bragate 2019: how underwire bras became political in kansas city\'s jail
This seems reasonable in theory, but this practice leads to side effects that people think are unexpected: some women\'s underwear bras cause this.
In response, rather than simply using a magic wand like other prisons to determine what caused the alarm, the center refused to let the visiting women pass until they did not detonate the probe.
This means that their bras must fall off in practice.
This is not unique to Kansas City.
In 2018, Lancaster County, Pennsylvania implemented a tougher policy: visitors had only two opportunities to pass through metal detectors
Women must wear bras according to prison regulations.
These policies result in women removing wires from their bras or buying new ones.
In 2011, a Maryland prison was charged after two women were asked to take off their underwear bras before visiting, although prison officials said four months ago that underwear bras were allowed.
In fact, prison rules have a long history, and both prisoners and visitors have a unique adverse effect on women.
What\'s worse in Kansas City is that it\'s a detention center, not a prison;
Almost all of the people held there were not found guilty and therefore considered innocent.
And a lawyer-
People who have been reviewed by the detention center
Who was rejected?
A similar situation in Portland, Maine, caused an official apology on 2015.
But in Kansas City, officials \'response to the prosecutor\'s complaint actually adds insult to the injury.
First, Jackson County Sheriff Darryl Fort é denied that the problem had occurred, calling it \"the wrong message\" and insisted that no one had been told to take off the bra.
This is technically correct.
But, as a lawyer has said, if you choose to enter the detention center without a bra or do not see your client, the detention center does not actually give you a choice.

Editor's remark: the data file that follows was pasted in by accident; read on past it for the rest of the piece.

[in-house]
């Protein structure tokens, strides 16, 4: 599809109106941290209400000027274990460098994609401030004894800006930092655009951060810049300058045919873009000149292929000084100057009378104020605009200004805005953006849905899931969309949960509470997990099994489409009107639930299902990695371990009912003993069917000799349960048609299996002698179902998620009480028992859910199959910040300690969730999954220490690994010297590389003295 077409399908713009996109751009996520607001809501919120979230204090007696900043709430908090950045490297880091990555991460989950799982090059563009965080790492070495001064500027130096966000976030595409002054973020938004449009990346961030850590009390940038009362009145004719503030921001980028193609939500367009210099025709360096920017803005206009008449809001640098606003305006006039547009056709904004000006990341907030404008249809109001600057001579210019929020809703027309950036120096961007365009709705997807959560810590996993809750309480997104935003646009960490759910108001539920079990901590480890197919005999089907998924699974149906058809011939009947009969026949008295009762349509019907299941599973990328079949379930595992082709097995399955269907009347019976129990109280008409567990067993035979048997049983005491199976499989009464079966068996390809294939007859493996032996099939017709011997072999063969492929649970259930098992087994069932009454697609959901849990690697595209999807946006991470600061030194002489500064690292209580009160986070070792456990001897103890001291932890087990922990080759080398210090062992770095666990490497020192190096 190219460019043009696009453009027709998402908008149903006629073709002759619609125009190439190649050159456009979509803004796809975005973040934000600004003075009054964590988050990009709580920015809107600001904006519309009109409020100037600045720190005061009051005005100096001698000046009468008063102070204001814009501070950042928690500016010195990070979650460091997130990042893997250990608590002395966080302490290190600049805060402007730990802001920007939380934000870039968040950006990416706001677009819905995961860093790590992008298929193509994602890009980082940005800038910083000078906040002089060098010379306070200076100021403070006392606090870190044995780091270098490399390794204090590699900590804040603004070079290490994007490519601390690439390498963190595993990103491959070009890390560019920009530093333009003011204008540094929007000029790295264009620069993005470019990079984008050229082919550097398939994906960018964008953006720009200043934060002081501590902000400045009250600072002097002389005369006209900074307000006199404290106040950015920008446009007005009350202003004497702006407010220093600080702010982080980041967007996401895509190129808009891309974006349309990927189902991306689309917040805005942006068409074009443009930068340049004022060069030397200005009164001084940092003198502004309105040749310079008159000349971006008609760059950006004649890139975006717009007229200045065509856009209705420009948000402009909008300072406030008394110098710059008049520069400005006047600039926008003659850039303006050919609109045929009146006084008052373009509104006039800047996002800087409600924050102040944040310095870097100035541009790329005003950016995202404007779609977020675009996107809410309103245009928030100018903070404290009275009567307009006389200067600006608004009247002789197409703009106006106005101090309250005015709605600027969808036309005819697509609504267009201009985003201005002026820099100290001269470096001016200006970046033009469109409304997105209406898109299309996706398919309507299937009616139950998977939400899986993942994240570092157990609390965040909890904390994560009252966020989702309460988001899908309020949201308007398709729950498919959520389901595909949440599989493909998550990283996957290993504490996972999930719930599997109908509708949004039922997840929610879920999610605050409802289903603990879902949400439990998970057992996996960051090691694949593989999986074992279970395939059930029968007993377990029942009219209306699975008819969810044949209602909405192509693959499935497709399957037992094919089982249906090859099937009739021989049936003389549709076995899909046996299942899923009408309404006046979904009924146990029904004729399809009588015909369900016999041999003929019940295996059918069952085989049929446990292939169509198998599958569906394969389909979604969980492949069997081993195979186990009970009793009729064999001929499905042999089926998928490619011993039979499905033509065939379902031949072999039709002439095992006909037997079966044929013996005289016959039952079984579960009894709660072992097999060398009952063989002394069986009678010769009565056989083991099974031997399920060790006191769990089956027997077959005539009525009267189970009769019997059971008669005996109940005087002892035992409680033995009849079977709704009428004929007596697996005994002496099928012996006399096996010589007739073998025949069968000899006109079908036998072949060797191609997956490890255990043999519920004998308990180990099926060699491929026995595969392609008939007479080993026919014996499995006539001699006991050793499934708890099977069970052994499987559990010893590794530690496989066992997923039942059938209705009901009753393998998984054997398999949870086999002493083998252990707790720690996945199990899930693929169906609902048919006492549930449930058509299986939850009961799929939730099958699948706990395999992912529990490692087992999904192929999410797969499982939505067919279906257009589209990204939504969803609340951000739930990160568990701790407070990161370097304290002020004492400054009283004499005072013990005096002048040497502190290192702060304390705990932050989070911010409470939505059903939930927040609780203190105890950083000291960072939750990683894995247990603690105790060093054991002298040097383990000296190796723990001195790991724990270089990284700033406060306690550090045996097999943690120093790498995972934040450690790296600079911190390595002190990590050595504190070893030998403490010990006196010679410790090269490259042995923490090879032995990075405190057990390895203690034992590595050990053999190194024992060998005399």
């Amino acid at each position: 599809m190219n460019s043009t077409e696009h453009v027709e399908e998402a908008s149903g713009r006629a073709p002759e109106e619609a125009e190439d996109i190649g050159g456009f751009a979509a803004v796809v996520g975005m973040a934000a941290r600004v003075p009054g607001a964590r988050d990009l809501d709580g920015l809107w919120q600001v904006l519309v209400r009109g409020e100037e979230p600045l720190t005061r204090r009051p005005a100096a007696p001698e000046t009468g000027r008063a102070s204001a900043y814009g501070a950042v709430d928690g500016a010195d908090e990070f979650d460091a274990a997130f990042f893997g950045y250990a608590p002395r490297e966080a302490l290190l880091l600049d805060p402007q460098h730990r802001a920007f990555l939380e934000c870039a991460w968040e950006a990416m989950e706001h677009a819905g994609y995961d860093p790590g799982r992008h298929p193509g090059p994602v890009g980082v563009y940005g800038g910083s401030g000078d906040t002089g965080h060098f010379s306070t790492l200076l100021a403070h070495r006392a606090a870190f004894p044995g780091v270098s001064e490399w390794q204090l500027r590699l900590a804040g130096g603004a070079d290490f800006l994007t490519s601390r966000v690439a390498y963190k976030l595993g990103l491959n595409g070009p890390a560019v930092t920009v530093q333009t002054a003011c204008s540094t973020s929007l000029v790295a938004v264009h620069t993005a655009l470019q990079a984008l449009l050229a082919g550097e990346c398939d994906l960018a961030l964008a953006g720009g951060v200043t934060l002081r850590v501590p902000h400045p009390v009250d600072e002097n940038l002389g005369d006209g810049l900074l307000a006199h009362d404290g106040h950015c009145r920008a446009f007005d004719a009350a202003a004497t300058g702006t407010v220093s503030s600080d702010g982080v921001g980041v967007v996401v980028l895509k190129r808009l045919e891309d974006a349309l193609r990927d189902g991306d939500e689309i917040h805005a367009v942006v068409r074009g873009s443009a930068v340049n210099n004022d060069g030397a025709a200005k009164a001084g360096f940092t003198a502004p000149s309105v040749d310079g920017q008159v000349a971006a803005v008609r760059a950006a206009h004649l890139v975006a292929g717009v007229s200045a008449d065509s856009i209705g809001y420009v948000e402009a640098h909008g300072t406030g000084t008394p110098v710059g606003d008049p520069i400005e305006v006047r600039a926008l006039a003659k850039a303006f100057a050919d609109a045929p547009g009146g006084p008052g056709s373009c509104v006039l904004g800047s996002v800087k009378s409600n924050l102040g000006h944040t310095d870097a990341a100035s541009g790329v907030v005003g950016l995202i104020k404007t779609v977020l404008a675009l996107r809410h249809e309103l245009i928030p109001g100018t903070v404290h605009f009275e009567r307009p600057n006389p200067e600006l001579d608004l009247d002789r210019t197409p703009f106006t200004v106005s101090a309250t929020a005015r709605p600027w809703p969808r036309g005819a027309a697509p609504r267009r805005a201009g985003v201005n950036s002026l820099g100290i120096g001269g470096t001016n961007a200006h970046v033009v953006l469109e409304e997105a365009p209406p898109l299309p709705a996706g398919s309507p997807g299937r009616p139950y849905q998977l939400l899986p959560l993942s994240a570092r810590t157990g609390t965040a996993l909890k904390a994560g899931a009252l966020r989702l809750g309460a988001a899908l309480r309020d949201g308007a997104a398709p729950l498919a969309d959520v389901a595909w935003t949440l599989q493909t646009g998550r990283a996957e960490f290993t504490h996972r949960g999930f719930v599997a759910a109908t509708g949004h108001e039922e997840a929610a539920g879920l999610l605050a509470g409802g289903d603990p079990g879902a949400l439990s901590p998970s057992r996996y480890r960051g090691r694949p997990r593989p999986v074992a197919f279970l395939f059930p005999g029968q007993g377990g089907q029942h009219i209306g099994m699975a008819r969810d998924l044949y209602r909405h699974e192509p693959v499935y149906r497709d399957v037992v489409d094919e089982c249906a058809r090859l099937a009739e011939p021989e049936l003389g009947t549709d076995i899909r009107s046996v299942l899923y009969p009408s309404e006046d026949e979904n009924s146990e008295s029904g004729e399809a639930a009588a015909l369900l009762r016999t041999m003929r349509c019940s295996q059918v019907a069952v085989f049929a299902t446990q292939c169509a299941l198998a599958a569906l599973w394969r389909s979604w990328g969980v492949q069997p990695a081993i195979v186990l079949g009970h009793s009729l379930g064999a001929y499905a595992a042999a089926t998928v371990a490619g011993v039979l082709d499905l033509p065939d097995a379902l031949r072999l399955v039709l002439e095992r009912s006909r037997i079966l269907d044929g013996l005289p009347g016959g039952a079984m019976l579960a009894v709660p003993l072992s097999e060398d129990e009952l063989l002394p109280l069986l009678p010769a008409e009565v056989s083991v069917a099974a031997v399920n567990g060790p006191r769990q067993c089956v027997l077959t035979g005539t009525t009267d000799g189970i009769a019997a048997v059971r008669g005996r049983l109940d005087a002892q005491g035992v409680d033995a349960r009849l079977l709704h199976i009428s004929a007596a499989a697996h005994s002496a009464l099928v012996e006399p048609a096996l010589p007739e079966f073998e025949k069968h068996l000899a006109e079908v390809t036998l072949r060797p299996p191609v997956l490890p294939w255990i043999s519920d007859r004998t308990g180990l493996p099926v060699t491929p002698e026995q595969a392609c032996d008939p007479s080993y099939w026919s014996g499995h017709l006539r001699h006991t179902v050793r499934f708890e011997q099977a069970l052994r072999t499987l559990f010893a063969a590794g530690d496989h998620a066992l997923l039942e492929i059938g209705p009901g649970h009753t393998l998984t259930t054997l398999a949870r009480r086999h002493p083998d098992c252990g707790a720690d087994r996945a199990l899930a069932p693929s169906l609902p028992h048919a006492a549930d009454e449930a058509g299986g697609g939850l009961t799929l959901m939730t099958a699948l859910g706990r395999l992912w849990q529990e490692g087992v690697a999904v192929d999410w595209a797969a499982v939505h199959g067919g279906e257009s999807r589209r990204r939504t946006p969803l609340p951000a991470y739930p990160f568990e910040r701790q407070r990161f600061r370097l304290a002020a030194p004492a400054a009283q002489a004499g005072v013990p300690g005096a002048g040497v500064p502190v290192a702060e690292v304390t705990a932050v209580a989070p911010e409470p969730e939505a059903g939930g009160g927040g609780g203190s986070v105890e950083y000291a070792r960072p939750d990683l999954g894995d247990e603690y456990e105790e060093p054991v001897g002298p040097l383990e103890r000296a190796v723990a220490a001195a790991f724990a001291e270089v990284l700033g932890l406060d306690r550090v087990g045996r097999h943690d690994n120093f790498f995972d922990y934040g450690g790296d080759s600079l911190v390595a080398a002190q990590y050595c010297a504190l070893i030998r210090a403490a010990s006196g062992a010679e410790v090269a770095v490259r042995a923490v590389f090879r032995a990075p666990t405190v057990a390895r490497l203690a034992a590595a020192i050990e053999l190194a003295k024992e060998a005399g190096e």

Similarly, when this issue is brought to the attention of the judge, as part of a larger litigation that bears the burden on the public defense counsel of the County of Sui ,(male)
The judge also denied that the problem existed, arguing that no one else seemed to have any problem with it.
These denials of the actual experience of female lawyers are very disturbing.
Next, Diana Turner, director of the Department of Corrections, came up with a \"solution\": women can stay connected but can only \"not touch\" with prisoners, meaning that lawyers must negotiate with clients through glass.
As counsel points out, this \"solution\" hinders their ability to engage meaningfully with customers and build rapport with them.
Using the phone to communicate through the glass panel makes it impossible for a lawyer to review the evidence with the client or have them sign the document, which is the basic task of the lawyer, especially when their client is still waiting for the trial.
No wonder lawyers find this solution a non-starter.
Turner also accused complaining lawyers of \"wanting [\"] to try to turn gender issues into a class issueing]